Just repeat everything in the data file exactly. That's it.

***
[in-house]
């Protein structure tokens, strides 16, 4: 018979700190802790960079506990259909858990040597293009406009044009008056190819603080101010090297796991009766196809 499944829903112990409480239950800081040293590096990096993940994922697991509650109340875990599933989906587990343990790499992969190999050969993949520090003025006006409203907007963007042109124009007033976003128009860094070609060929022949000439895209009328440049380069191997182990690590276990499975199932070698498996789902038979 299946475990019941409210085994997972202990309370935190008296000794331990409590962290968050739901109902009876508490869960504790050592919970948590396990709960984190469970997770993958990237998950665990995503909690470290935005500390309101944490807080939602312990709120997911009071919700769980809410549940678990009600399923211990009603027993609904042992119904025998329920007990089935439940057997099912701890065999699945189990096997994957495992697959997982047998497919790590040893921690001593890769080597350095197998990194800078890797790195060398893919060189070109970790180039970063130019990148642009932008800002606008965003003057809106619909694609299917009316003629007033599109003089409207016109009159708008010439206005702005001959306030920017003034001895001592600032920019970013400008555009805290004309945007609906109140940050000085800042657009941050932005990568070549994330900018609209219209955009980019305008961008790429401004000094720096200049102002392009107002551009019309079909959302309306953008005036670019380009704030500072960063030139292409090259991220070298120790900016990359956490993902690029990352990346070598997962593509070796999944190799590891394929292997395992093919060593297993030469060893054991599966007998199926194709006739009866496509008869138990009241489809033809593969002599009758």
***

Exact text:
[in-house]
């Protein structure tokens, strides 16, 4: 018979700190802790960079506990259909858990040597293009406009044009008056190819603080101010090297796991009766196809 499944829903112990409480239950800081040293590096990096993940994922697991509650109340875990599933989906587990343990790499992969190999050969993949520090003025006006409203907007963007042109124009007033976003128009860094070609060929022949000439895209009328440049380069191997182990690590276990499975199932070698498996789902038979 299946475990019941409210085994997972202990309370935190008296000794331990409590962290968050739901109902009876508490869960504790050592919970948590396990709960984190469970997770993958990237998950665990995503909690470290935005500390309101944490807080939602312990709120997911009071919700769980809410549940678990009600399923211990009603027993609904042992119904025998329920007990089935439940057997099912701890065999699945189990096997994957495992697959997982047998497919790590040893921690001593890769080597350095197998990194800078890797790195060398893919060189070109970790180039970063130019990148642009932008800002606008965003003057809106619909694609299917009316003629007033599109003089409207016109009159708008010439206005702005001959306030920017003034001895001592600032920019970013400008555009805290004309945007609906109140940050000085800042657009941050932005990568070549994330900018609209219209955009980019305008961008790429401004000094720096200049102002392009107002551009019309079909959302309306953008005036670019380009704030500072960063030139292409090259991220070298120790900016990359956490993902690029990352990346070598997962593509070796999944190799590891394929292997395992093919060593297993030469060893054991599966007998199926194709006739009866496509008869138990009241489809033809593969002599009758």